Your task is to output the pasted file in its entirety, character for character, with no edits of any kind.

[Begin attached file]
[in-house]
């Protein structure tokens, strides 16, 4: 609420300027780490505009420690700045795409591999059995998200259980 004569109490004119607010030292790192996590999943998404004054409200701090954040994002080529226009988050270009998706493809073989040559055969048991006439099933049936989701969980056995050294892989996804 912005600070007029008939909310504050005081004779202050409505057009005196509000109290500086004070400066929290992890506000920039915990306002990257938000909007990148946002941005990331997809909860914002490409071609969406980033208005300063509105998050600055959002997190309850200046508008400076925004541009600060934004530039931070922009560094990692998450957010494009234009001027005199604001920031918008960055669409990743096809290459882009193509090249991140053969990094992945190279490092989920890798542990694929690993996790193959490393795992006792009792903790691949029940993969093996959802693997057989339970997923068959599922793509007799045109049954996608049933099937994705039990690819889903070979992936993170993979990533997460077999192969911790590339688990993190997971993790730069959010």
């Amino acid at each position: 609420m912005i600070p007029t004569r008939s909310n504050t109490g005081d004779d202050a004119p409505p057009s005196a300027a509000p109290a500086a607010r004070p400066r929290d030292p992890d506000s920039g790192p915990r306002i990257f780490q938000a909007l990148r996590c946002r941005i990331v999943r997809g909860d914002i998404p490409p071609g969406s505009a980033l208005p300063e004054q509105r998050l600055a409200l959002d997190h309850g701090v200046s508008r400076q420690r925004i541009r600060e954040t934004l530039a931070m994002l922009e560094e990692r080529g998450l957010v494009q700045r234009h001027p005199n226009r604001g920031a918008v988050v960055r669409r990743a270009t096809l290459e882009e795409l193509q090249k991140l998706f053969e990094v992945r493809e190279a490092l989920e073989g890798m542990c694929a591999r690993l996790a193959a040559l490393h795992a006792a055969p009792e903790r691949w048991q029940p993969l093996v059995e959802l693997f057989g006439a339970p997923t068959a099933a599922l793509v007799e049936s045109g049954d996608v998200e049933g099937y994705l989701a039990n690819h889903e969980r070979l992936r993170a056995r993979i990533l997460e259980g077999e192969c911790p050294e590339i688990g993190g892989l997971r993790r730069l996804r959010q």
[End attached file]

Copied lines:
[in-house]
């Protein structure tokens, strides 16, 4: 609420300027780490505009420690700045795409591999059995998200259980 004569109490004119607010030292790192996590999943998404004054409200701090954040994002080529226009988050270009998706493809073989040559055969048991006439099933049936989701969980056995050294892989996804 912005600070007029008939909310504050005081004779202050409505057009005196509000109290500086004070400066929290992890506000920039915990306002990257938000909007990148946002941005990331997809909860914002490409071609969406980033208005300063509105998050600055959002997190309850200046508008400076925004541009600060934004530039931070922009560094990692998450957010494009234009001027005199604001920031918008960055669409990743096809290459882009193509090249991140053969990094992945190279490092989920890798542990694929690993996790193959490393795992006792009792903790691949029940993969093996959802693997057989339970997923068959599922793509007799045109049954996608049933099937994705039990690819889903070979992936993170993979990533997460077999192969911790590339688990993190997971993790730069959010």
């Amino acid at each position: 609420m912005i600070p007029t004569r008939s909310n504050t109490g005081d004779d202050a004119p409505p057009s005196a300027a509000p109290a500086a607010r004070p400066r929290d030292p992890d506000s920039g790192p915990r306002i990257f780490q938000a909007l990148r996590c946002r941005i990331v999943r997809g909860d914002i998404p490409p071609g969406s505009a980033l208005p300063e004054q509105r998050l600055a409200l959002d997190h309850g701090v200046s508008r400076q420690r925004i541009r600060e954040t934004l530039a931070m994002l922009e560094e990692r080529g998450l957010v494009q700045r234009h001027p005199n226009r604001g920031a918008v988050v960055r669409r990743a270009t096809l290459e882009e795409l193509q090249k991140l998706f053969e990094v992945r493809e190279a490092l989920e073989g890798m542990c694929a591999r690993l996790a193959a040559l490393h795992a006792a055969p009792e903790r691949w048991q029940p993969l093996v059995e959802l693997f057989g006439a339970p997923t068959a099933a599922l793509v007799e049936s045109g049954d996608v998200e049933g099937y994705l989701a039990n690819h889903e969980r070979l992936r993170a056995r993979i990533l997460e259980g077999e192969c911790p050294e590339i688990g993190g892989l997971r993790r730069l996804r959010q």